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Shifting political power in an era of electricity decentralization: rescaling, reorganization and battles for influence

Marie Claire Brisbois


Foundational text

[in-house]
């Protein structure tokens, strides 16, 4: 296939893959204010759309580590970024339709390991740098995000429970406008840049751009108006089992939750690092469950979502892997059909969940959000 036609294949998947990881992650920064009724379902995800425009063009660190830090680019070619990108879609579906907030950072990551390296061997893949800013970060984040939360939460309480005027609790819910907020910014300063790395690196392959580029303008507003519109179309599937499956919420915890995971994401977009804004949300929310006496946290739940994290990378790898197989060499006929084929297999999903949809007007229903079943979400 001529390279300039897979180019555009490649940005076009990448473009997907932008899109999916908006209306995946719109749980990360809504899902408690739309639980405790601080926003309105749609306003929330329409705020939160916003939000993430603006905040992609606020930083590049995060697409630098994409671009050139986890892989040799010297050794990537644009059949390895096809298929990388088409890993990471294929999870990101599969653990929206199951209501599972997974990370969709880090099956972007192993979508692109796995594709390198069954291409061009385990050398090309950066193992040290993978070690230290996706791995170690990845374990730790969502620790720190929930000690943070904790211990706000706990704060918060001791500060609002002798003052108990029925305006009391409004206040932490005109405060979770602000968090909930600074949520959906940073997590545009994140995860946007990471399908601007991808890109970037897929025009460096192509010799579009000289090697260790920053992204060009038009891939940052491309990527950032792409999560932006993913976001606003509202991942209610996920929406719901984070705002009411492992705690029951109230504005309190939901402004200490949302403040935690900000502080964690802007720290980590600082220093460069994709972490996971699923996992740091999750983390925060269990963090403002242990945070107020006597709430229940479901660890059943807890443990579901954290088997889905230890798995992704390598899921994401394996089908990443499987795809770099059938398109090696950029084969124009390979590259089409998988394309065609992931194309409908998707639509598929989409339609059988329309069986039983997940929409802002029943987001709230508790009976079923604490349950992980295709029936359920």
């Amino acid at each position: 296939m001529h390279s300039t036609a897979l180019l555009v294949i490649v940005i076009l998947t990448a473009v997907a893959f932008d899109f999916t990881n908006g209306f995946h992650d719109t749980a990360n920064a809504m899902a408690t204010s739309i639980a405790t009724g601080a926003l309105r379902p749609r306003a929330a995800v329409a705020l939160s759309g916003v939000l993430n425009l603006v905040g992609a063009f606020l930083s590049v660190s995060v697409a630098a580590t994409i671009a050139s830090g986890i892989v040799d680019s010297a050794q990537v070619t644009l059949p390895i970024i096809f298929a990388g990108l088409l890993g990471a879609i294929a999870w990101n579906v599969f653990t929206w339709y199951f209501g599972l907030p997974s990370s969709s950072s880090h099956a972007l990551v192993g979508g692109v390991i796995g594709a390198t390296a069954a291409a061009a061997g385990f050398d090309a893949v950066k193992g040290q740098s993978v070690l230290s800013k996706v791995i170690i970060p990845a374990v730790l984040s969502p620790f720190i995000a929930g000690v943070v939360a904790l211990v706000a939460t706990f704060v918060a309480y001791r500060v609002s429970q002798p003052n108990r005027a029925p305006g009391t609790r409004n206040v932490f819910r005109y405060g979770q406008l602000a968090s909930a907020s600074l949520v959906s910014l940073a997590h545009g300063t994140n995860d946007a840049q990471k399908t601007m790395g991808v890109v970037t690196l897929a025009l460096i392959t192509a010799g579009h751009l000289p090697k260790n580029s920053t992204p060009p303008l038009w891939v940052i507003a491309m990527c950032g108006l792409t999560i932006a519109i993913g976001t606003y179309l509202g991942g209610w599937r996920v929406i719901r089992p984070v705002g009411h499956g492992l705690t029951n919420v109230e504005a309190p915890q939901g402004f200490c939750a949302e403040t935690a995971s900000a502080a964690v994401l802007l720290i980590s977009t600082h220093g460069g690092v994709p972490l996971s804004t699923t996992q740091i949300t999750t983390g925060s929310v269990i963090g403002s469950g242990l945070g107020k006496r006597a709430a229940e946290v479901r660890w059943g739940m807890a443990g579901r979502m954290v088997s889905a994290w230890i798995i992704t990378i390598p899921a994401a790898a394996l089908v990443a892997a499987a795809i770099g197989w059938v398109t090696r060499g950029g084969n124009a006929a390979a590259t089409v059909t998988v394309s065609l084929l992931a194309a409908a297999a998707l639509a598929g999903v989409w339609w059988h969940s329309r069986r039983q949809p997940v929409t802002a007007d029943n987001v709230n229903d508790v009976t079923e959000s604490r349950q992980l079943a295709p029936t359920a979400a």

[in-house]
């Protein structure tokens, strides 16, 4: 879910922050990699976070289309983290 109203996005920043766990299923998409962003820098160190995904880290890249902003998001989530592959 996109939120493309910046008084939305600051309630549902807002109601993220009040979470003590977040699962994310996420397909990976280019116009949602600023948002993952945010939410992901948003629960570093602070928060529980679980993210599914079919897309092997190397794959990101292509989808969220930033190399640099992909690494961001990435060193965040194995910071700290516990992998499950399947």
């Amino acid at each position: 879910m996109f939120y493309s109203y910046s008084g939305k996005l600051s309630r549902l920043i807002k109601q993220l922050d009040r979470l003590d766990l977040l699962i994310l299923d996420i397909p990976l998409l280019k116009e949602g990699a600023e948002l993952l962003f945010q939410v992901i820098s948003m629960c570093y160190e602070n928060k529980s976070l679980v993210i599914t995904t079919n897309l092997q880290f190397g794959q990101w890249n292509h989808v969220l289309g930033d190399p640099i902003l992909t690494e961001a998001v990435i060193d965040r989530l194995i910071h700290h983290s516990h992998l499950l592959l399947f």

The energy transition is increasingly high stakes, defined by the participation of new actors, and – above all – political. Renewable energy communities (RECs) are electricity system actors defined by local control and motivations beyond profit maximization. There has been much speculation about the potential impact of RECs on political systems, but little empirical investigation. This study examines (a) if RECs are shifting larger political power structures, (b) the mechanisms through which shifts are occurring, and (c) the implications of shifts for the future. It compares across the Netherlands, United Kingdom and Ontario, Canada. Findings reveal that political power is shifting but outright policy wins are rare. RECs are gaining capacity, building political coalitions and benefiting from changing norms. However, they are challenged by pressures from incumbents to maintain centralised ownership and control. Energy action, both sanctioned and subversive, is rescaling toward local levels. Implications for energy and social policies are significant.

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